Note to readers: This is one in a series of essays leading up to the celebration of the Indiana Bicentennial in December 2016. The essays will focus on the top 100 events, ideas and historical figures of Indiana, beginning with the impact of the Ice Age and ending with the legacy of the Bicentennial itself.
It is one of Indiana’s best-kept secrets. Limestone quarried from three Indiana counties is responsible for some of America’s most impressive structures. It was used to build the Empire State Building, the Pentagon and the Indiana State Capitol. It bedecks the Biltmore Estate in Asheville, North Carolina, the Tribune Tower in Chicago and the Greystone Mansion in Beverly Hills.
According to the Indiana Limestone Institute of America, “Indiana limestone projects exist in every American city, in smaller towns and villages, in Canada and in every type of atmosphere.”
Here’s why. Although limestone is sedimentary rock that can be found anywhere there was an ancient sea, Indiana’s is considered some of the best for construction. It is more durable than other types, has a consistent neutral color and can be cut into large blocks or carved in fine detail.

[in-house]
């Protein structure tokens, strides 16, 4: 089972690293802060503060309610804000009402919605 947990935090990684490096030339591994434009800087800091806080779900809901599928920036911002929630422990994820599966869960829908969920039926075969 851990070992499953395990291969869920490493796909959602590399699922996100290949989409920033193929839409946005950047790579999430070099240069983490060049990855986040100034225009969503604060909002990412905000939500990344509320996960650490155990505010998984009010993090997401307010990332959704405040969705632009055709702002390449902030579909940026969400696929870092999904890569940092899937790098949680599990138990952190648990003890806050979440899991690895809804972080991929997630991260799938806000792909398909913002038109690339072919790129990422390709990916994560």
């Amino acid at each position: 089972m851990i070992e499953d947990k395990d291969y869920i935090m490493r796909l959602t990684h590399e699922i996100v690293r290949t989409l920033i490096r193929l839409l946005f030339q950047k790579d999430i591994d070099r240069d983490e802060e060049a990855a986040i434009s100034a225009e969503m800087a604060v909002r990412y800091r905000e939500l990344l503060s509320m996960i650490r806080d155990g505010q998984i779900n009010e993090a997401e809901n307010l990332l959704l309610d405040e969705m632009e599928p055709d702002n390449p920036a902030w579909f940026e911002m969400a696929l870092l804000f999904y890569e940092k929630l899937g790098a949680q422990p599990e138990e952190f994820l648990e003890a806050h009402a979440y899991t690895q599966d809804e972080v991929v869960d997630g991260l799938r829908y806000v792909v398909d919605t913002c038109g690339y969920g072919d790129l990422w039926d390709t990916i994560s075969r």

Its superior quality may have something to do with the way it was pushed and tilted during the great upheaval that created the Appalachian Mountains. Whatever the cause, “the stone is remarkable in the uniformity of its texture and in its freedom from impurities and large fossils,” states a 1944 history of the Indiana limestone industry by Joseph Batchelor.
Deposits of Salem limestone, the official name used by geologists, protrude along a narrow belt from Greencastle to New Albany. Except for long-abandoned quarries at Salem in Washington County and Corydon in Harrison County, commercial production has occurred exclusively in Owen, Monroe and Lawrence counties.